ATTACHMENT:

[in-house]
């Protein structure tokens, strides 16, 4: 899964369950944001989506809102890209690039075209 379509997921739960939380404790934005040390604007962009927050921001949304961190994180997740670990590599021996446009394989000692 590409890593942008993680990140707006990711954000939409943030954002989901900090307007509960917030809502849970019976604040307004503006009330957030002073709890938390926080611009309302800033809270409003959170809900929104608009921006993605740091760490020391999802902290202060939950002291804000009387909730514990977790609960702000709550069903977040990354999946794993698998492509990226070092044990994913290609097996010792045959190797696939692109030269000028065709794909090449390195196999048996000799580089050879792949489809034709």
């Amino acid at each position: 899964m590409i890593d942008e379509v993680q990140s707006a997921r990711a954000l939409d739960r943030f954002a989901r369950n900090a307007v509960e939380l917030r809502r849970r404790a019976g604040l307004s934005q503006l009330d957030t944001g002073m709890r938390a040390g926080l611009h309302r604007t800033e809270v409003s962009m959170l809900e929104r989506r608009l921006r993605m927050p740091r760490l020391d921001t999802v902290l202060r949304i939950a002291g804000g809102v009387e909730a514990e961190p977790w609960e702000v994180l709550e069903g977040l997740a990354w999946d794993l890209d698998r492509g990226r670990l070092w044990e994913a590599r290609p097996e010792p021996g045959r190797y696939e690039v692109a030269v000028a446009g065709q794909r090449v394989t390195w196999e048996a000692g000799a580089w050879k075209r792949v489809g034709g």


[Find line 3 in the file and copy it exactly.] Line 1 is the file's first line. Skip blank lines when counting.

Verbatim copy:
């Amino acid at each position: 899964m590409i890593d942008e379509v993680q990140s707006a997921r990711a954000l939409d739960r943030f954002a989901r369950n900090a307007v509960e939380l917030r809502r849970r404790a019976g604040l307004s934005q503006l009330d957030t944001g002073m709890r938390a040390g926080l611009h309302r604007t800033e809270v409003s962009m959170l809900e929104r989506r608009l921006r993605m927050p740091r760490l020391d921001t999802v902290l202060r949304i939950a002291g804000g809102v009387e909730a514990e961190p977790w609960e702000v994180l709550e069903g977040l997740a990354w999946d794993l890209d698998r492509g990226r670990l070092w044990e994913a590599r290609p097996e010792p021996g045959r190797y696939e690039v692109a030269v000028a446009g065709q794909r090449v394989t390195w196999e048996a000692g000799a580089w050879k075209r792949v489809g034709g």